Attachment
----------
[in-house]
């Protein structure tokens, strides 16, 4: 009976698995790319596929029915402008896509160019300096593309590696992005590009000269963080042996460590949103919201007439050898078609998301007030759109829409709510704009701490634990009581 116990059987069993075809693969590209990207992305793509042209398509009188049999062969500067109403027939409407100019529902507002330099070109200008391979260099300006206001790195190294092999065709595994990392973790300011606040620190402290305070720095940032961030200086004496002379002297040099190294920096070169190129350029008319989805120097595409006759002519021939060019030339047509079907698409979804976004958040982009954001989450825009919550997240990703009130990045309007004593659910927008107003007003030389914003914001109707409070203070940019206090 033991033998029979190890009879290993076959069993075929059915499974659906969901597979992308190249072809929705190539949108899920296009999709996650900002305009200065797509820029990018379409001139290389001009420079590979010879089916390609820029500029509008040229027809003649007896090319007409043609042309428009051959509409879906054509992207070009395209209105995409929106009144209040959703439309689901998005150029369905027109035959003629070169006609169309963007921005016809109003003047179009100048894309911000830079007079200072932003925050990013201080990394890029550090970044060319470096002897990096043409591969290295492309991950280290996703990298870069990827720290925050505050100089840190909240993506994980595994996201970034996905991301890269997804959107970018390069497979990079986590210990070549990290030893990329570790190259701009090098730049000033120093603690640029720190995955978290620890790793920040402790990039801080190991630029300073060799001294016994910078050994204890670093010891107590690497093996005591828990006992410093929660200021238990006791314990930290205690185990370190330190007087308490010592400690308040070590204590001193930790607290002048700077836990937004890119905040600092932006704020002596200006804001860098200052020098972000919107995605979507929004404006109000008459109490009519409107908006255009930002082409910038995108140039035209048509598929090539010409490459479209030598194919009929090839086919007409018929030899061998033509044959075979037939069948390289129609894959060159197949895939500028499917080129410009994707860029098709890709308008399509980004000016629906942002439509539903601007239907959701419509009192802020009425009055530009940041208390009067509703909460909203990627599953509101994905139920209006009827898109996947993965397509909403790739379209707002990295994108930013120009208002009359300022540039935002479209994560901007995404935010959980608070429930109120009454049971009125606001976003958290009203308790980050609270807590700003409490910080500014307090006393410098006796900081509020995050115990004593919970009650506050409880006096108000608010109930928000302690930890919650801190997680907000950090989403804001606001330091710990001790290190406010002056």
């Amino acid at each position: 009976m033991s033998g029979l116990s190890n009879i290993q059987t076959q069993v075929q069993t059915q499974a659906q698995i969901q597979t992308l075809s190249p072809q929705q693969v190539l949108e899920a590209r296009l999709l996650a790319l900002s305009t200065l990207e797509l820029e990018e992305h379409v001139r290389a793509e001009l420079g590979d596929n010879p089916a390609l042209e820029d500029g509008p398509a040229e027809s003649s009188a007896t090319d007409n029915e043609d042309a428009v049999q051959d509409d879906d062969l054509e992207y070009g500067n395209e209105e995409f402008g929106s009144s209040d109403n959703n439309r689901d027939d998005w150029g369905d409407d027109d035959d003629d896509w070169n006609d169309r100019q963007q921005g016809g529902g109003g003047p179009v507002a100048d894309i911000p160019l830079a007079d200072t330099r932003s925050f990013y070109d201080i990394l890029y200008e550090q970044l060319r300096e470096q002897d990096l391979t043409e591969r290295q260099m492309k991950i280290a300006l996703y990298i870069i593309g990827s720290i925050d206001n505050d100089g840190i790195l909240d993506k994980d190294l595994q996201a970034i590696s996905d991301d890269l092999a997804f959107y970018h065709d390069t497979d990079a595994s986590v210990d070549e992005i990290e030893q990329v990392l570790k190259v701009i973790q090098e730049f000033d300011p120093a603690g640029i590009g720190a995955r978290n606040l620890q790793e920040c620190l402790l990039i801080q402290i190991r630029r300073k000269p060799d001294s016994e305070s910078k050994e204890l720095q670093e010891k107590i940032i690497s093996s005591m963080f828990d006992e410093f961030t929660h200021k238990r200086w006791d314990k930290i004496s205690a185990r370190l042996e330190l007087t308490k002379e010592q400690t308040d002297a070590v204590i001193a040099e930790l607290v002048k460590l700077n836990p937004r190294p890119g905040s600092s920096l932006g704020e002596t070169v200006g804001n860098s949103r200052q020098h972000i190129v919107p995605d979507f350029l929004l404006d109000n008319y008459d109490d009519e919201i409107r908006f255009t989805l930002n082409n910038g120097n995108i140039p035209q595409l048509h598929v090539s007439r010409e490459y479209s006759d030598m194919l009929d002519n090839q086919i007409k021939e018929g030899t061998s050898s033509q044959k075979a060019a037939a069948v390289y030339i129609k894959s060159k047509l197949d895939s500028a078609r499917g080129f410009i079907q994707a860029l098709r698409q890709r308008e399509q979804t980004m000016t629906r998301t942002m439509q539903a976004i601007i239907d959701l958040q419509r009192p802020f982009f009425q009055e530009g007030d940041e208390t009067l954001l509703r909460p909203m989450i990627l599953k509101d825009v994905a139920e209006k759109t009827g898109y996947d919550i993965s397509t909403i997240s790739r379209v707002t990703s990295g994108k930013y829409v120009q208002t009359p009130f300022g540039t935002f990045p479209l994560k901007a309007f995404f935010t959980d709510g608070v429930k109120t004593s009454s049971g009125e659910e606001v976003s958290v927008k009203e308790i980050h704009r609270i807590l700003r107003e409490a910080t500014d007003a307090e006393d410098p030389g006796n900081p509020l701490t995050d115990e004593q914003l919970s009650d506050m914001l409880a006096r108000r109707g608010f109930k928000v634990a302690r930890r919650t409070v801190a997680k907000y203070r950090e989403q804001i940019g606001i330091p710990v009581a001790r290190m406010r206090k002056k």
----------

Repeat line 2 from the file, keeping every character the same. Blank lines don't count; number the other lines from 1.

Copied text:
């Protein structure tokens, strides 16, 4: 009976698995790319596929029915402008896509160019300096593309590696992005590009000269963080042996460590949103919201007439050898078609998301007030759109829409709510704009701490634990009581 116990059987069993075809693969590209990207992305793509042209398509009188049999062969500067109403027939409407100019529902507002330099070109200008391979260099300006206001790195190294092999065709595994990392973790300011606040620190402290305070720095940032961030200086004496002379002297040099190294920096070169190129350029008319989805120097595409006759002519021939060019030339047509079907698409979804976004958040982009954001989450825009919550997240990703009130990045309007004593659910927008107003007003030389914003914001109707409070203070940019206090 033991033998029979190890009879290993076959069993075929059915499974659906969901597979992308190249072809929705190539949108899920296009999709996650900002305009200065797509820029990018379409001139290389001009420079590979010879089916390609820029500029509008040229027809003649007896090319007409043609042309428009051959509409879906054509992207070009395209209105995409929106009144209040959703439309689901998005150029369905027109035959003629070169006609169309963007921005016809109003003047179009100048894309911000830079007079200072932003925050990013201080990394890029550090970044060319470096002897990096043409591969290295492309991950280290996703990298870069990827720290925050505050100089840190909240993506994980595994996201970034996905991301890269997804959107970018390069497979990079986590210990070549990290030893990329570790190259701009090098730049000033120093603690640029720190995955978290620890790793920040402790990039801080190991630029300073060799001294016994910078050994204890670093010891107590690497093996005591828990006992410093929660200021238990006791314990930290205690185990370190330190007087308490010592400690308040070590204590001193930790607290002048700077836990937004890119905040600092932006704020002596200006804001860098200052020098972000919107995605979507929004404006109000008459109490009519409107908006255009930002082409910038995108140039035209048509598929090539010409490459479209030598194919009929090839086919007409018929030899061998033509044959075979037939069948390289129609894959060159197949895939500028499917080129410009994707860029098709890709308008399509980004000016629906942002439509539903601007239907959701419509009192802020009425009055530009940041208390009067509703909460909203990627599953509101994905139920209006009827898109996947993965397509909403790739379209707002990295994108930013120009208002009359300022540039935002479209994560901007995404935010959980608070429930109120009454049971009125606001976003958290009203308790980050609270807590700003409490910080500014307090006393410098006796900081509020995050115990004593919970009650506050409880006096108000608010109930928000302690930890919650801190997680907000950090989403804001606001330091710990001790290190406010002056």